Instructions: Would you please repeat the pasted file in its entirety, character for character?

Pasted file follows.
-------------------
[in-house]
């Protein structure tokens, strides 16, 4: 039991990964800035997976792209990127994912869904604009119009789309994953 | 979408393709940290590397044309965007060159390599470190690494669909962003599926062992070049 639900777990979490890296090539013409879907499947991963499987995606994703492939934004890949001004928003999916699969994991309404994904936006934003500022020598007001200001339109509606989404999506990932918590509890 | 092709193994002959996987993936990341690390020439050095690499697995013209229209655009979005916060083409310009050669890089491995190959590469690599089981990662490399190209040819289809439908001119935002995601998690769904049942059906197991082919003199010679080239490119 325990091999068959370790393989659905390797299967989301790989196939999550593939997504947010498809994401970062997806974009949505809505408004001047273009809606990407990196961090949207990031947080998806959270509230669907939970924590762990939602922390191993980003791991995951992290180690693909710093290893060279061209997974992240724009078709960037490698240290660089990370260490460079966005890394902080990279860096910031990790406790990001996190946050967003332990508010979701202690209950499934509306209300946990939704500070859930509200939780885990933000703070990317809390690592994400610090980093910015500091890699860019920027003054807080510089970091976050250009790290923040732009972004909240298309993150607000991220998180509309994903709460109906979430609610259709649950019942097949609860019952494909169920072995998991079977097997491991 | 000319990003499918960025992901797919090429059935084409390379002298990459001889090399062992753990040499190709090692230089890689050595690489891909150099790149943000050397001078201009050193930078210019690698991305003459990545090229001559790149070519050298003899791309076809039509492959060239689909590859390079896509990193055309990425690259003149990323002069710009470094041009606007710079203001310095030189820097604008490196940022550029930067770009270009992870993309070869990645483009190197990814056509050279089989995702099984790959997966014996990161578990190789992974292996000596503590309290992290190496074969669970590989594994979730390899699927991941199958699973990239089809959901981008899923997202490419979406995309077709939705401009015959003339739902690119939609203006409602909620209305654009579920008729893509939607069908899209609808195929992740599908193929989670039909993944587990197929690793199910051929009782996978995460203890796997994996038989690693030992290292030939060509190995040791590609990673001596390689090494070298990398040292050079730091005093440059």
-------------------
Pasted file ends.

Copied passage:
[in-house]
């Protein structure tokens, strides 16, 4: 039991990964800035997976792209990127994912869904604009119009789309994953 | 979408393709940290590397044309965007060159390599470190690494669909962003599926062992070049 639900777990979490890296090539013409879907499947991963499987995606994703492939934004890949001004928003999916699969994991309404994904936006934003500022020598007001200001339109509606989404999506990932918590509890 | 092709193994002959996987993936990341690390020439050095690499697995013209229209655009979005916060083409310009050669890089491995190959590469690599089981990662490399190209040819289809439908001119935002995601998690769904049942059906197991082919003199010679080239490119 325990091999068959370790393989659905390797299967989301790989196939999550593939997504947010498809994401970062997806974009949505809505408004001047273009809606990407990196961090949207990031947080998806959270509230669907939970924590762990939602922390191993980003791991995951992290180690693909710093290893060279061209997974992240724009078709960037490698240290660089990370260490460079966005890394902080990279860096910031990790406790990001996190946050967003332990508010979701202690209950499934509306209300946990939704500070859930509200939780885990933000703070990317809390690592994400610090980093910015500091890699860019920027003054807080510089970091976050250009790290923040732009972004909240298309993150607000991220998180509309994903709460109906979430609610259709649950019942097949609860019952494909169920072995998991079977097997491991 | 000319990003499918960025992901797919090429059935084409390379002298990459001889090399062992753990040499190709090692230089890689050595690489891909150099790149943000050397001078201009050193930078210019690698991305003459990545090229001559790149070519050298003899791309076809039509492959060239689909590859390079896509990193055309990425690259003149990323002069710009470094041009606007710079203001310095030189820097604008490196940022550029930067770009270009992870993309070869990645483009190197990814056509050279089989995702099984790959997966014996990161578990190789992974292996000596503590309290992290190496074969669970590989594994979730390899699927991941199958699973990239089809959901981008899923997202490419979406995309077709939705401009015959003339739902690119939609203006409602909620209305654009579920008729893509939607069908899209609808195929992740599908193929989670039909993944587990197929690793199910051929009782996978995460203890796997994996038989690693030992290292030939060509190995040791590609990673001596390689090494070298990398040292050079730091005093440059």